When photographs of lynching victims showed up on a hallowed site of democracy in action, a provocation was issued—but to whom, by whom, and why?


December 17 • 8:00 AM

What Was the Job?

This was the year the job broke, the year we accepted a re-interpretation of its fundamental bargain and bought in to the push to get us to all work for ourselves rather than each other.


December 17 • 6:00 AM

White Kids Will Be Kids

Even the “good” kids—bound for college, upwardly mobile—sometimes break the law. The difference? They don’t have much to fear. A professor of race and social movements reflects on her teenage years and faces some uncomfortable realities.



December 16 • 4:00 PM

How Fear of Occupy Wall Street Undermined the Red Cross’ Sandy Relief Effort

Red Cross responders say there was a ban on working with the widely praised Occupy Sandy relief group because it was seen as politically unpalatable.


December 16 • 3:30 PM

Murder! Mayhem! And That’s Just the Cartoons!

New research suggests deaths are common features of animated features aimed at children.


December 16 • 1:43 PM

In Tragedy, Empathy Still Dependent on Proximity

In spite of an increasingly connected world, in the face of adversity, a personal touch is most effective.


December 16 • 12:00 PM

The ‘New York Times’ Is Hooked on Drug du Jour Journalism

For the paper of record, addiction is always about this drug or that drug rather than the real causes.


December 16 • 10:00 AM

What Is the Point of Academic Books?

Ultimately, they’re meant to disseminate knowledge. But their narrow appeal makes them expensive to produce and harder to sell.


December 16 • 8:00 AM

Unjust and Unwell: The Racial Issues That Could Be Affecting Your Health Care

Physicians and medical students have the same problems with implicit bias as the rest of us.


December 16 • 6:00 AM

If You Get Confused Just Listen to the Music Play

Healing the brain with the Grateful Dead.


December 16 • 4:00 AM

Another Casualty of the Great Recession: Trust

Research from Britain finds people who were laid off from their jobs expressed lower levels of generalized trust.


December 15 • 4:00 PM

When Charter Schools Are Non-Profit in Name Only

Some charters pass along nearly all their money to for-profit companies hired to manage the schools. It’s an arrangement that’s raising eyebrows.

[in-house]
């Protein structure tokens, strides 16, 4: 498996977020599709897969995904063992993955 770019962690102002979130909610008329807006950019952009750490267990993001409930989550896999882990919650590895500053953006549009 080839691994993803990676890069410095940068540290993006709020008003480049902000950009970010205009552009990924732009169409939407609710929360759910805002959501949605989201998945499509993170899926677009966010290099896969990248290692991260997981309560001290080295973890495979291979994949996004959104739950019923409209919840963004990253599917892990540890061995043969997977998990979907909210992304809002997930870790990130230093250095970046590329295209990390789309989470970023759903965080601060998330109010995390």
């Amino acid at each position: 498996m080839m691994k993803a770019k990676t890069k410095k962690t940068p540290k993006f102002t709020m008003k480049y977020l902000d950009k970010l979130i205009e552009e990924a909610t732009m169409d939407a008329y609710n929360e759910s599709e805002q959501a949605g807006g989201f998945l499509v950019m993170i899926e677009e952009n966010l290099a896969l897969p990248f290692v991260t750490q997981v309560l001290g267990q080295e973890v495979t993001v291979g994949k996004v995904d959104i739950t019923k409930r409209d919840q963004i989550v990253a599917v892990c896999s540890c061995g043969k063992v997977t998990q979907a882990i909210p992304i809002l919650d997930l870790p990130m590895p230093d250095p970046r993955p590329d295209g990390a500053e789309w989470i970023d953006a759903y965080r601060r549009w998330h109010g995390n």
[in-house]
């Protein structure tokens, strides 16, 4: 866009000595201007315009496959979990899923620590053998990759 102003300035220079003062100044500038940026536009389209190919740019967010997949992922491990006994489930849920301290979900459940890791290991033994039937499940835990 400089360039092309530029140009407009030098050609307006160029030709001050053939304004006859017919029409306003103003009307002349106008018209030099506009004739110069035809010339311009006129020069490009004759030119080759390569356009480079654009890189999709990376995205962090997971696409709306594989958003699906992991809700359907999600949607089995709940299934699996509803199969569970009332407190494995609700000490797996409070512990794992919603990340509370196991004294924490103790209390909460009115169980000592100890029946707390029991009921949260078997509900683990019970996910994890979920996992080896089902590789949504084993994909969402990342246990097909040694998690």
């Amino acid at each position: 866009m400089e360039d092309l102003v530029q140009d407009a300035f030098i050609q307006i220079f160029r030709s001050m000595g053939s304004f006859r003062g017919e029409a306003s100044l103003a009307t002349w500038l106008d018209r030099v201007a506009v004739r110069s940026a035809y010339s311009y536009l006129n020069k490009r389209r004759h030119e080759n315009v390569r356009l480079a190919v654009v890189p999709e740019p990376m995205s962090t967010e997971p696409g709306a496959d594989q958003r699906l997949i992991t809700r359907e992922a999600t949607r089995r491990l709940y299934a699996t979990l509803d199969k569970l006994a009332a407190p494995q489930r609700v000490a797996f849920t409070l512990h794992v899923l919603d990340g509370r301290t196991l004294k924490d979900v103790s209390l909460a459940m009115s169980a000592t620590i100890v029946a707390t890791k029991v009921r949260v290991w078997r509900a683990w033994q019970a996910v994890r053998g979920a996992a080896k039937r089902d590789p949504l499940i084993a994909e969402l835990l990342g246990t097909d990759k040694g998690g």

December 15 • 2:00 PM

No More Space Race

A far cry from the fierce Cold War Space Race between the U.S. and the Soviet Union, exploration in the 21st century is likely to be a much more globally collaborative project.


December 15 • 12:32 PM

The Hidden Psychology of the Home Ref

That old myth of home field bias isn’t a myth at all; it’s a statistical fact.


December 15 • 12:00 PM

Gluttony and Global Warming: We’re Eating Ourselves to a Warmer Planet

Forget your car. Our obsession with beef and dairy has a far more devastating effect on the climate.


Follow us


Apparently You Can Bring Your Religion to Work

New research says offices that encourage talk of religion actually make for happier workplaces.

Canadian Kids Have a Serious Smoking Problem

Bootleg cigarette sales could be leading Canadian teens to more serious drugs, a recent study finds.

The Hidden Psychology of the Home Ref

That old myth of home field bias isn’t a myth at all; it’s a statistical fact.

A Word of Caution to the Holiday Deal-Makers

Repeat customers—with higher return rates and real bargain-hunting prowess—can have negative effects on a company’s net earnings.

Crowdfunding Works for Science

Scientists just need to put forth some effort.

The Big One

One in two United States senators and two in five House members who left office between 1998 and 2004 became lobbyists. November/December 2014

Copyright © 2014 by Pacific Standard and The Miller-McCune Center for Research, Media, and Public Policy. All Rights Reserved.